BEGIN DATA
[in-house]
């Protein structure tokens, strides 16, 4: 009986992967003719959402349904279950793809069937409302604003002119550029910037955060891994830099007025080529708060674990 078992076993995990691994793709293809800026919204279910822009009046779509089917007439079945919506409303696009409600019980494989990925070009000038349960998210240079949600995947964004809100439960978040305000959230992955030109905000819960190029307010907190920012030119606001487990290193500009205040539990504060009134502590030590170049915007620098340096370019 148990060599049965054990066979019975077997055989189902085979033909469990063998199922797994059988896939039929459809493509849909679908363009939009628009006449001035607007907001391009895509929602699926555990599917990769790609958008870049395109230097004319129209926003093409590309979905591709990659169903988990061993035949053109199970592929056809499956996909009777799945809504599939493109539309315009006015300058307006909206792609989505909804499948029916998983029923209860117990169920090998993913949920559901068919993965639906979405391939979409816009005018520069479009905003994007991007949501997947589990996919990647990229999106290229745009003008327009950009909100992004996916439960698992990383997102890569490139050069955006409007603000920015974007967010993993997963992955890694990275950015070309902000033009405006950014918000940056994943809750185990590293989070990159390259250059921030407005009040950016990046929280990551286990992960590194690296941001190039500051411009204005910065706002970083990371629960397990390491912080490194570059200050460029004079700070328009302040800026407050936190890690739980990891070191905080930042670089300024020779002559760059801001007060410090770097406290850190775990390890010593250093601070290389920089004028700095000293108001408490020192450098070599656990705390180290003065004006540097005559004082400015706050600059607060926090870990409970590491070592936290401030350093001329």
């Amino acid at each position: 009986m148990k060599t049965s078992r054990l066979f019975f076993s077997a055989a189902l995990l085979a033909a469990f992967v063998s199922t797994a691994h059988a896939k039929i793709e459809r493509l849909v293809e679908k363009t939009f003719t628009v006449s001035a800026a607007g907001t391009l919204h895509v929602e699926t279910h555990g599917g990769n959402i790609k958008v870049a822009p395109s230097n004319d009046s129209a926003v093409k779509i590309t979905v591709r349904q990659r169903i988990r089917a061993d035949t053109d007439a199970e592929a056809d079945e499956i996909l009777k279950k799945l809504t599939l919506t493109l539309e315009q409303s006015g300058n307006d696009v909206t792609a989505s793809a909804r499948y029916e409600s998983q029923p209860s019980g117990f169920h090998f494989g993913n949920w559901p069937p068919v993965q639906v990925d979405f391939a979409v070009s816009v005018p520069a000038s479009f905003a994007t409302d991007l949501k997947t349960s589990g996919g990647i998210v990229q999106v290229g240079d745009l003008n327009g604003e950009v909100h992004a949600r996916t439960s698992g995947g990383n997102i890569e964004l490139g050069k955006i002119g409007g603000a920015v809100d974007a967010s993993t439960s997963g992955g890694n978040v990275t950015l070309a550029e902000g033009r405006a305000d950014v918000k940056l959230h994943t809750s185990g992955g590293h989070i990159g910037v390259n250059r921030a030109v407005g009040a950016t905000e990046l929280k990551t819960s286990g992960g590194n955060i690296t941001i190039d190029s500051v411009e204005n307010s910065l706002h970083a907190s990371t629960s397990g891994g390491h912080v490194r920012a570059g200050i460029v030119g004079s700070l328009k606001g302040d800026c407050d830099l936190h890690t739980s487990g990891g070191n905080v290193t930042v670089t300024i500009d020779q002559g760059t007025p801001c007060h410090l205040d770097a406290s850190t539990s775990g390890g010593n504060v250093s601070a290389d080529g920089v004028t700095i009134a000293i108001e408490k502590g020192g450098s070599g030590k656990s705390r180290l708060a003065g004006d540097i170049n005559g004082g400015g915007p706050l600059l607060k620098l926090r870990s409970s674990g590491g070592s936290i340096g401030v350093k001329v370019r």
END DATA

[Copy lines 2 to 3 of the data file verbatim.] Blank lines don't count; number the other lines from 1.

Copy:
């Protein structure tokens, strides 16, 4: 009986992967003719959402349904279950793809069937409302604003002119550029910037955060891994830099007025080529708060674990 078992076993995990691994793709293809800026919204279910822009009046779509089917007439079945919506409303696009409600019980494989990925070009000038349960998210240079949600995947964004809100439960978040305000959230992955030109905000819960190029307010907190920012030119606001487990290193500009205040539990504060009134502590030590170049915007620098340096370019 148990060599049965054990066979019975077997055989189902085979033909469990063998199922797994059988896939039929459809493509849909679908363009939009628009006449001035607007907001391009895509929602699926555990599917990769790609958008870049395109230097004319129209926003093409590309979905591709990659169903988990061993035949053109199970592929056809499956996909009777799945809504599939493109539309315009006015300058307006909206792609989505909804499948029916998983029923209860117990169920090998993913949920559901068919993965639906979405391939979409816009005018520069479009905003994007991007949501997947589990996919990647990229999106290229745009003008327009950009909100992004996916439960698992990383997102890569490139050069955006409007603000920015974007967010993993997963992955890694990275950015070309902000033009405006950014918000940056994943809750185990590293989070990159390259250059921030407005009040950016990046929280990551286990992960590194690296941001190039500051411009204005910065706002970083990371629960397990390491912080490194570059200050460029004079700070328009302040800026407050936190890690739980990891070191905080930042670089300024020779002559760059801001007060410090770097406290850190775990390890010593250093601070290389920089004028700095000293108001408490020192450098070599656990705390180290003065004006540097005559004082400015706050600059607060926090870990409970590491070592936290401030350093001329």
């Amino acid at each position: 009986m148990k060599t049965s078992r054990l066979f019975f076993s077997a055989a189902l995990l085979a033909a469990f992967v063998s199922t797994a691994h059988a896939k039929i793709e459809r493509l849909v293809e679908k363009t939009f003719t628009v006449s001035a800026a607007g907001t391009l919204h895509v929602e699926t279910h555990g599917g990769n959402i790609k958008v870049a822009p395109s230097n004319d009046s129209a926003v093409k779509i590309t979905v591709r349904q990659r169903i988990r089917a061993d035949t053109d007439a199970e592929a056809d079945e499956i996909l009777k279950k799945l809504t599939l919506t493109l539309e315009q409303s006015g300058n307006d696009v909206t792609a989505s793809a909804r499948y029916e409600s998983q029923p209860s019980g117990f169920h090998f494989g993913n949920w559901p069937p068919v993965q639906v990925d979405f391939a979409v070009s816009v005018p520069a000038s479009f905003a994007t409302d991007l949501k997947t349960s589990g996919g990647i998210v990229q999106v290229g240079d745009l003008n327009g604003e950009v909100h992004a949600r996916t439960s698992g995947g990383n997102i890569e964004l490139g050069k955006i002119g409007g603000a920015v809100d974007a967010s993993t439960s997963g992955g890694n978040v990275t950015l070309a550029e902000g033009r405006a305000d950014v918000k940056l959230h994943t809750s185990g992955g590293h989070i990159g910037v390259n250059r921030a030109v407005g009040a950016t905000e990046l929280k990551t819960s286990g992960g590194n955060i690296t941001i190039d190029s500051v411009e204005n307010s910065l706002h970083a907190s990371t629960s397990g891994g390491h912080v490194r920012a570059g200050i460029v030119g004079s700070l328009k606001g302040d800026c407050d830099l936190h890690t739980s487990g990891g070191n905080v290193t930042v670089t300024i500009d020779q002559g760059t007025p801001c007060h410090l205040d770097a406290s850190t539990s775990g390890g010593n504060v250093s601070a290389d080529g920089v004028t700095i009134a000293i108001e408490k502590g020192g450098s070599g030590k656990s705390r180290l708060a003065g004006d540097i170049n005559g004082g400015g915007p706050l600059l607060k620098l926090r870990s409970s674990g590491g070592s936290i340096g401030v350093k001329v370019r």